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3.9-2  Status of Parties - Trespasser

Revised to January 1, 2008

A trespasser is a person who enters or remains upon land in the possession of another without a privilege to do so.

A possessor of land owes no duty to safeguard from harm a person who comes upon the land as a trespasser.  The possessor has a right to assume that no one will trespass upon the land.  The possessor has no duty to keep the land reasonably safe for any adult trespasser.  Rather, there is only a duty to refrain from intentional, willful, wanton or reckless conduct that causes injury to the trespasser.

If a possessor of land has knowledge that trespassers constantly intrude upon a limited area of the land, the possessor of land is liable for an artificial condition that caused injury to the trespasser on that part of the land if all of the following are met:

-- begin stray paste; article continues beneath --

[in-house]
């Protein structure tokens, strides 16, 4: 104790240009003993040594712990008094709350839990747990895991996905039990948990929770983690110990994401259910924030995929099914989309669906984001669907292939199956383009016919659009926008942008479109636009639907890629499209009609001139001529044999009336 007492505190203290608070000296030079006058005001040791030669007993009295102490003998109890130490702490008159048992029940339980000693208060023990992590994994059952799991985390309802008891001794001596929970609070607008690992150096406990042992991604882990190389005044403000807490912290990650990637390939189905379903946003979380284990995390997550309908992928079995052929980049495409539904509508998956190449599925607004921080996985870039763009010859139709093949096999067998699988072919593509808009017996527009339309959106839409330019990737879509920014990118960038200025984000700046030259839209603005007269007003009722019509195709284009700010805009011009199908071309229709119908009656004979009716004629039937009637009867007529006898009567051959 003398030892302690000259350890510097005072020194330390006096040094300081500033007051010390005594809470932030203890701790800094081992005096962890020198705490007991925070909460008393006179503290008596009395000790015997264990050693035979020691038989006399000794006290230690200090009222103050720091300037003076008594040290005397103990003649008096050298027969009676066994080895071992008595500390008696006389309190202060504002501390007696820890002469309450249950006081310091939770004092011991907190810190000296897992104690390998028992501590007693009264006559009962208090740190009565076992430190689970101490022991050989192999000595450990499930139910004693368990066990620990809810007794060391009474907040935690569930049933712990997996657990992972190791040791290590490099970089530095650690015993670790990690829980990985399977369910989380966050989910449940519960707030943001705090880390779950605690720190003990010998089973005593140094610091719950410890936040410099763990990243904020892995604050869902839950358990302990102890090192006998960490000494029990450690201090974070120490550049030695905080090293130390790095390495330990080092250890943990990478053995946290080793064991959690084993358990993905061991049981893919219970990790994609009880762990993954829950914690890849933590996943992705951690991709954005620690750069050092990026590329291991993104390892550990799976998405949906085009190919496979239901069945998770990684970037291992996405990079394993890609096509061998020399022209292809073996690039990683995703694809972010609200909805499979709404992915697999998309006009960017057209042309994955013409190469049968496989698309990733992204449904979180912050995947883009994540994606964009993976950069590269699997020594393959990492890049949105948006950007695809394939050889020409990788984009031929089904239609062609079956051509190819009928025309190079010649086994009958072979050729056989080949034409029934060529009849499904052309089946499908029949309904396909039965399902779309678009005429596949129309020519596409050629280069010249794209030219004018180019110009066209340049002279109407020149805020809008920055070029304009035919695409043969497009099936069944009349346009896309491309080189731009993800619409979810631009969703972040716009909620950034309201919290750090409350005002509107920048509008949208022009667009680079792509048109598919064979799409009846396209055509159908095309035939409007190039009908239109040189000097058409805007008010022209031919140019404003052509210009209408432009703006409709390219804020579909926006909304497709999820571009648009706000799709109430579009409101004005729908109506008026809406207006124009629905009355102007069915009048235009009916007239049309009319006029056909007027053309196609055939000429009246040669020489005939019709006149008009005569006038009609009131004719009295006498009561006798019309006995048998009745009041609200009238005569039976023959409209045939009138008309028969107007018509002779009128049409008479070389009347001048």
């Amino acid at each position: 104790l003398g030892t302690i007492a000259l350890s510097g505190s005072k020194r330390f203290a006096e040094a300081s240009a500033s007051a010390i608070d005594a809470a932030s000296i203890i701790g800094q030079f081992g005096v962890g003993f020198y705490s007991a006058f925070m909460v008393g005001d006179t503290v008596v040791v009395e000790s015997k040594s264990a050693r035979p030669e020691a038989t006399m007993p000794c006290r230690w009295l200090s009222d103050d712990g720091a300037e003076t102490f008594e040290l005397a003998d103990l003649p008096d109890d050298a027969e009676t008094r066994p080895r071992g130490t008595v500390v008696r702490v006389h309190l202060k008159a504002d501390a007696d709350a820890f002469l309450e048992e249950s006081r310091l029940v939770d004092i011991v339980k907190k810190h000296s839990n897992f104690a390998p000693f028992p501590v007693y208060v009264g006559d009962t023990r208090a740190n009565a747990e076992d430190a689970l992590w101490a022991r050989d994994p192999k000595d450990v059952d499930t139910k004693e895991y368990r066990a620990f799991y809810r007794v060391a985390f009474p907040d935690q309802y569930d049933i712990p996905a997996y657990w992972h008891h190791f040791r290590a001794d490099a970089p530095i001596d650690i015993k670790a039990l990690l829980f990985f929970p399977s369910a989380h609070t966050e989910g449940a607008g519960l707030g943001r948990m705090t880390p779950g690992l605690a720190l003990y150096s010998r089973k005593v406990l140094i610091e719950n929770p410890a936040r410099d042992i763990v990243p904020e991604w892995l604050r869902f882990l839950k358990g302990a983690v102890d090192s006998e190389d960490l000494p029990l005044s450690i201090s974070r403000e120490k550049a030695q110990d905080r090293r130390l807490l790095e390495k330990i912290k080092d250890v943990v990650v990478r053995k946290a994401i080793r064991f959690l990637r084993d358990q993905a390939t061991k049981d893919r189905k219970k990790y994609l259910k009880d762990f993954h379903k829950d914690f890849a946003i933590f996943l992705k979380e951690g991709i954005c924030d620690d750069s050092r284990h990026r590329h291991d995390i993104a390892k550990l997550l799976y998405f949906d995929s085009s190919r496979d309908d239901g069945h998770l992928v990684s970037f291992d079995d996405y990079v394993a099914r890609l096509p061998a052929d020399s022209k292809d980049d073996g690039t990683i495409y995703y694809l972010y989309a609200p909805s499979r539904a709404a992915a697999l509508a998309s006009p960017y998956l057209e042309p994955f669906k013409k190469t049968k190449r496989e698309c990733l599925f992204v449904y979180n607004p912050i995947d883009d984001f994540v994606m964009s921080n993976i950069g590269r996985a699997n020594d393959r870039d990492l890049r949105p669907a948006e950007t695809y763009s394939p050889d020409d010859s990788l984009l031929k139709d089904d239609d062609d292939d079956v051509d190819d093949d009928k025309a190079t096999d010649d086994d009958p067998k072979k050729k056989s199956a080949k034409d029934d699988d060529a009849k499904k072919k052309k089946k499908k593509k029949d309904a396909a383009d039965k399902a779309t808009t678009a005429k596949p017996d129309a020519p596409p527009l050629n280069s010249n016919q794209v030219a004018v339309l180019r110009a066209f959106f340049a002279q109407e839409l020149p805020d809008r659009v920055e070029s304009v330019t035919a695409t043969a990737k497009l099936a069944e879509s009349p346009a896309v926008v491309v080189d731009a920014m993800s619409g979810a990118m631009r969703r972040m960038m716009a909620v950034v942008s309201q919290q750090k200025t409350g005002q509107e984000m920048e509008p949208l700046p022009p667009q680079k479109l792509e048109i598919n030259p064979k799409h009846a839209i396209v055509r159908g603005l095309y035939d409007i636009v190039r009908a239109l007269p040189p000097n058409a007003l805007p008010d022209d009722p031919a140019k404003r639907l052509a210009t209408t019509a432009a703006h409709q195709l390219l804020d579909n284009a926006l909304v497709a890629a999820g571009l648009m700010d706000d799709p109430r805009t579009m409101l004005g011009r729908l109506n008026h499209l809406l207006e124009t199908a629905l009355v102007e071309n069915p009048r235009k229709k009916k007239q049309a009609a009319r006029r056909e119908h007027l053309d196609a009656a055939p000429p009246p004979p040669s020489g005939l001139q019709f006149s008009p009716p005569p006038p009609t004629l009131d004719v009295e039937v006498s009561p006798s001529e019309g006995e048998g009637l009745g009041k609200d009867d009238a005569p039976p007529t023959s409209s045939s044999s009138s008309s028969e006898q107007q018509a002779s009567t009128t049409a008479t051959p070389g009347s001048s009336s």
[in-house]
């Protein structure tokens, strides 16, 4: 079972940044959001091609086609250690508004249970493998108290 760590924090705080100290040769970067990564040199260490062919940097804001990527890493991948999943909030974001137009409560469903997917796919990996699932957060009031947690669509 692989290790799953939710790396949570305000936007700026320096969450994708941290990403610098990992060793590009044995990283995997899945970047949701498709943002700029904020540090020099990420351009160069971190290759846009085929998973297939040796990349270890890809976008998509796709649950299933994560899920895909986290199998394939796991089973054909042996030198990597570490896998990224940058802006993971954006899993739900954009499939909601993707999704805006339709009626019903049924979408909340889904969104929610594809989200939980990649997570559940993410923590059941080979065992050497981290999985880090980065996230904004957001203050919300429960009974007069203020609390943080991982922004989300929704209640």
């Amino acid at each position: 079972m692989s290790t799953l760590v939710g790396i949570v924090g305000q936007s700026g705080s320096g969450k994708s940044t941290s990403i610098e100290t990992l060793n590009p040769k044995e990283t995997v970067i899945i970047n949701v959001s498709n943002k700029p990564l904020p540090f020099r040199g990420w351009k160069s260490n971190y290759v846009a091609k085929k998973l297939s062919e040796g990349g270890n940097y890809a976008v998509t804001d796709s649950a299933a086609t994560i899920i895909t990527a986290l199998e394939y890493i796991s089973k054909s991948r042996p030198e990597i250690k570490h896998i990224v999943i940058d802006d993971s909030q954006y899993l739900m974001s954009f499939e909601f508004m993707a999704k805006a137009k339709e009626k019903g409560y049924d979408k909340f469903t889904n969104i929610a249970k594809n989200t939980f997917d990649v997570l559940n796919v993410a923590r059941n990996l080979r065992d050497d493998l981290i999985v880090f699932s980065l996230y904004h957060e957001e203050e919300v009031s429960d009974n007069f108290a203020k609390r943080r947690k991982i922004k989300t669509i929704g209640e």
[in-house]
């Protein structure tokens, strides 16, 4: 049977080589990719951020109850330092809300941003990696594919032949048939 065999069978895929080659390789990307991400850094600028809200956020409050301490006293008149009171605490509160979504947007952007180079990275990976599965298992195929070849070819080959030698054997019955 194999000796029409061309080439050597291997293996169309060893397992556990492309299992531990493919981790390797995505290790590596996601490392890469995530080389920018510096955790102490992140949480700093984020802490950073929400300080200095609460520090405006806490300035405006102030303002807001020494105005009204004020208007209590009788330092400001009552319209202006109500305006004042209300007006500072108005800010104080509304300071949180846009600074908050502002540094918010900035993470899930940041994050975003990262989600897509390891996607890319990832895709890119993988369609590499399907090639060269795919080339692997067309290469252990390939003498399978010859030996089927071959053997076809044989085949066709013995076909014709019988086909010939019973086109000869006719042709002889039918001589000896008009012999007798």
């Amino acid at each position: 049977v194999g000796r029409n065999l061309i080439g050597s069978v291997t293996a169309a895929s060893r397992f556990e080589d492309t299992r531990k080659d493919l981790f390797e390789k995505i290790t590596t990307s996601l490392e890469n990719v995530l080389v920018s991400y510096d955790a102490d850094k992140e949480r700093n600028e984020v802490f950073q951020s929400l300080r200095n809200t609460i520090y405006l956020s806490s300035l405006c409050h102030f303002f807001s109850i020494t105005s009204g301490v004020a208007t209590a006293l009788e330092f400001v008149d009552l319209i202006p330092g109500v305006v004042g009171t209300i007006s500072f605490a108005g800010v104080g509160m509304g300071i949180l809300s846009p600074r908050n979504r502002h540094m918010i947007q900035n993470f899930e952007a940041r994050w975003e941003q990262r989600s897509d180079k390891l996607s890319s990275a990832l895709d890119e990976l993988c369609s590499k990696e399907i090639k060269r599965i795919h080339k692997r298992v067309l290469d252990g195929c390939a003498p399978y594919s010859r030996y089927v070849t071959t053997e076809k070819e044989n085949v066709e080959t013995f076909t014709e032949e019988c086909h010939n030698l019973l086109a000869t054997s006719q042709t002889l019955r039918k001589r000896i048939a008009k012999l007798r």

1. the condition is one that the possessor has created or maintains, and

  2. the condition is one that, to the possessor's knowledge, is likely to cause death or serious bodily harm to such trespassers, and

  3. the condition is of such a nature that the possessor has reason to believe that such trespassers will not discover it, and

  4. the possessor has failed to use reasonable care to warn such trespassers of the artificial condition and the risk involved.


Maffucci v. Royal Park Ltd. Partnership, 243 Conn. 552, 558-60 (1998).


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